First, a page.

- You should only use your horn to warn others of your presence, and only while moving – not when stationary.
- You mustn’t park on a road at night facing against the direction of traffic, unless in a recognised parking space.
- You must only use your hazard lights to warn drivers behind you of a hazard or obstruction – not to say thank you for being let out.
- You mustn’t sleep in your vehicle when under the influence of alcohol, even if you’re not intending to drive.
- You mustn’t leave a car running unattended, even if you’re de-icing it (though this only applies to public roads, not private land like driveways).
- You must drive around mini-roundabouts and not cross the markings, even if they’re only painted and free from cars.
- You must keep your lights, indicators and numberplates clean and clear in all conditions, not caked in mud.
- You must properly restrain any pets travelling with you and mustn’t let them sit in the front seats or put their head out of the window.
New Highway Code rules for 2022
As well as the lesser-known points above, several rules in the Highway Code have been added or updated this year to improve road safety. This means that there are further regulations on which drivers and other road users should wise up on if they want to stay safe and avoid fines.
You can read a summary of some of the key points below, as well as a full list of updates on the government’s website. Strap in!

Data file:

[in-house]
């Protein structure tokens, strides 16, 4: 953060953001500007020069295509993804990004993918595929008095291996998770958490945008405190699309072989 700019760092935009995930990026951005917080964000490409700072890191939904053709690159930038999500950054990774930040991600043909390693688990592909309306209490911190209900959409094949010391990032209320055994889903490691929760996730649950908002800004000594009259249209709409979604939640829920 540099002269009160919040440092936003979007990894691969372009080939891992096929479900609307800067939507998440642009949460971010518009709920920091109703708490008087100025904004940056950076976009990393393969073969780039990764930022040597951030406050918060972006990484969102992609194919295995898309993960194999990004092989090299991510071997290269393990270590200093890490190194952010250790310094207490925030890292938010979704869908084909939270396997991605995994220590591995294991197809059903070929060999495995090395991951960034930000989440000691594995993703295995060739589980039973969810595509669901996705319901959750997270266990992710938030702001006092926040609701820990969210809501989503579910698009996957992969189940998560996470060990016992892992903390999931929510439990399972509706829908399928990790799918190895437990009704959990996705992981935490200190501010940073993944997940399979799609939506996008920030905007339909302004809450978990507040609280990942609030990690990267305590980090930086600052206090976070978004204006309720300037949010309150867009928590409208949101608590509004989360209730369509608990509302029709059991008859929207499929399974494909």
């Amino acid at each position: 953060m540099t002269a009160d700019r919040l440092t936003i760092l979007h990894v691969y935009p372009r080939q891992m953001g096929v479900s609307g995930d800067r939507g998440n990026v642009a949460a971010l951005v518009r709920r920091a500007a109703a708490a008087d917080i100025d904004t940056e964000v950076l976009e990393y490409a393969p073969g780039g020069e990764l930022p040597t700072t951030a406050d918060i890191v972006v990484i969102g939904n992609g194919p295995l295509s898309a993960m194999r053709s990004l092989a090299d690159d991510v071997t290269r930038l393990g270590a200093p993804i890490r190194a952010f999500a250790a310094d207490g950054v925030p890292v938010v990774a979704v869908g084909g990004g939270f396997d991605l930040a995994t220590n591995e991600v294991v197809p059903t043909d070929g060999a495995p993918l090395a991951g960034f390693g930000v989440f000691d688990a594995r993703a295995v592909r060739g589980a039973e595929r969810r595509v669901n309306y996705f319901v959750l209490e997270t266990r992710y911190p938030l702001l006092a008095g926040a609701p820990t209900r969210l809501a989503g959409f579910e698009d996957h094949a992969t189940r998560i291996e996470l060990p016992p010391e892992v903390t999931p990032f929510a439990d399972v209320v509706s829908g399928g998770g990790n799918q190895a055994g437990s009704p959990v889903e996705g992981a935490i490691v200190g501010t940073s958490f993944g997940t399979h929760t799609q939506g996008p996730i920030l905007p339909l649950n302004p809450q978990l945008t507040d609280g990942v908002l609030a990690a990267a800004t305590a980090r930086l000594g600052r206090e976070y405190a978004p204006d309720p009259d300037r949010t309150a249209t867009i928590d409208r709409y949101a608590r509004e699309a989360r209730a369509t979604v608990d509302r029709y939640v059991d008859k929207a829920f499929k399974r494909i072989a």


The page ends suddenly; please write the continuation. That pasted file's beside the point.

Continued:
Hierarchy of road users
The ‘hierachy of road users’ orders those most at risk in the event of road collisions at the top of the hierarchy. A typical road hierarchy might go pedestrians > cyclists > cars > vans, for example.
This guidance was added in January 2022 and includes three new rules:
- Rule H1: Drivers of vehicles that can cause the greatest harm – such as heavy-goods vehicles – bear the greatest responsibility to reduce danger for others. At the other end of the scale, cyclists should reduce danger to pedestrians.
- Rule H2: At junctions, all other road users should give way to pedestrians either crossing or waiting to cross a road into or from which they’re turning.
- Rule H3: Other road users shouldn’t cut across cyclists, horse riders or horse-drawn vehicles going ahead when they’re turning into or out of a junction or changing lane.
Charging electric vehicles
Demand for electric vehicles is growing and new charging points are popping up all the time. This shift has led to new rules around charging electric vehicles.
Drivers should park as close to a charging port as possible to avoid creating a trip hazard with the cable. They should also display warning signs that charging is in process, if possible, and return charging equipment neatly so as not to create obstacles.